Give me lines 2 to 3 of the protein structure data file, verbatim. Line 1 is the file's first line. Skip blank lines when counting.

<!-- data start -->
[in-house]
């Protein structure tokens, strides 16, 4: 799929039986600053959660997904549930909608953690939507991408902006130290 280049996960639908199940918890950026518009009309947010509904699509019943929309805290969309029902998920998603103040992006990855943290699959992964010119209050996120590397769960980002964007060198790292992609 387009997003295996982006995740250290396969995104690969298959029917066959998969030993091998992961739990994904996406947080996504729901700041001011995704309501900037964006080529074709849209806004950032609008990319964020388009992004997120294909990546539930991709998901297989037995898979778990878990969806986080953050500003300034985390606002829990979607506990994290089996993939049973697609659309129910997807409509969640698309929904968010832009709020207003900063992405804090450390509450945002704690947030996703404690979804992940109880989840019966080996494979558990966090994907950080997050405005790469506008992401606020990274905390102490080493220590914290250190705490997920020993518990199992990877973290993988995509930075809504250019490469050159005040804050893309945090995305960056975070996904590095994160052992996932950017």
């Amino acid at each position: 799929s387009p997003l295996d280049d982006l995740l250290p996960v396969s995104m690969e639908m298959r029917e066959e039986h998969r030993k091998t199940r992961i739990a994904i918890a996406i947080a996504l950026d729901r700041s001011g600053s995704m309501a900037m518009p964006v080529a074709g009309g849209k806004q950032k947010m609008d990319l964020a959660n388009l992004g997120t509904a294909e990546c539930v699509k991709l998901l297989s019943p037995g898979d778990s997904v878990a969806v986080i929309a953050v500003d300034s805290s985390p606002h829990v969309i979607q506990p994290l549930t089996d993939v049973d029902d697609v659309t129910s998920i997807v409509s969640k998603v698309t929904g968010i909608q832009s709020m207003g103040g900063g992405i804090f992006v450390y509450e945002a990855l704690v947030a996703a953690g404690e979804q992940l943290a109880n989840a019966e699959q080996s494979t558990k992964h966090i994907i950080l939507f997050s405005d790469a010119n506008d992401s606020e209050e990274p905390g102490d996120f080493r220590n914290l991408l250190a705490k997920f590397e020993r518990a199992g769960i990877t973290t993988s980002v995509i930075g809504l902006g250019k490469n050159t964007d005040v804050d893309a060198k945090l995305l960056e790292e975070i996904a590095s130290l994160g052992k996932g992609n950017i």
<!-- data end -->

């Protein structure tokens, strides 16, 4: 799929039986600053959660997904549930909608953690939507991408902006130290 280049996960639908199940918890950026518009009309947010509904699509019943929309805290969309029902998920998603103040992006990855943290699959992964010119209050996120590397769960980002964007060198790292992609 387009997003295996982006995740250290396969995104690969298959029917066959998969030993091998992961739990994904996406947080996504729901700041001011995704309501900037964006080529074709849209806004950032609008990319964020388009992004997120294909990546539930991709998901297989037995898979778990878990969806986080953050500003300034985390606002829990979607506990994290089996993939049973697609659309129910997807409509969640698309929904968010832009709020207003900063992405804090450390509450945002704690947030996703404690979804992940109880989840019966080996494979558990966090994907950080997050405005790469506008992401606020990274905390102490080493220590914290250190705490997920020993518990199992990877973290993988995509930075809504250019490469050159005040804050893309945090995305960056975070996904590095994160052992996932950017």
């Amino acid at each position: 799929s387009p997003l295996d280049d982006l995740l250290p996960v396969s995104m690969e639908m298959r029917e066959e039986h998969r030993k091998t199940r992961i739990a994904i918890a996406i947080a996504l950026d729901r700041s001011g600053s995704m309501a900037m518009p964006v080529a074709g009309g849209k806004q950032k947010m609008d990319l964020a959660n388009l992004g997120t509904a294909e990546c539930v699509k991709l998901l297989s019943p037995g898979d778990s997904v878990a969806v986080i929309a953050v500003d300034s805290s985390p606002h829990v969309i979607q506990p994290l549930t089996d993939v049973d029902d697609v659309t129910s998920i997807v409509s969640k998603v698309t929904g968010i909608q832009s709020m207003g103040g900063g992405i804090f992006v450390y509450e945002a990855l704690v947030a996703a953690g404690e979804q992940l943290a109880n989840a019966e699959q080996s494979t558990k992964h966090i994907i950080l939507f997050s405005d790469a010119n506008d992401s606020e209050e990274p905390g102490d996120f080493r220590n914290l991408l250190a705490k997920f590397e020993r518990a199992g769960i990877t973290t993988s980002v995509i930075g809504l902006g250019k490469n050159t964007d005040v804050d893309a060198k945090l995305l960056e790292e975070i996904a590095s130290l994160g052992k996932g992609n950017i």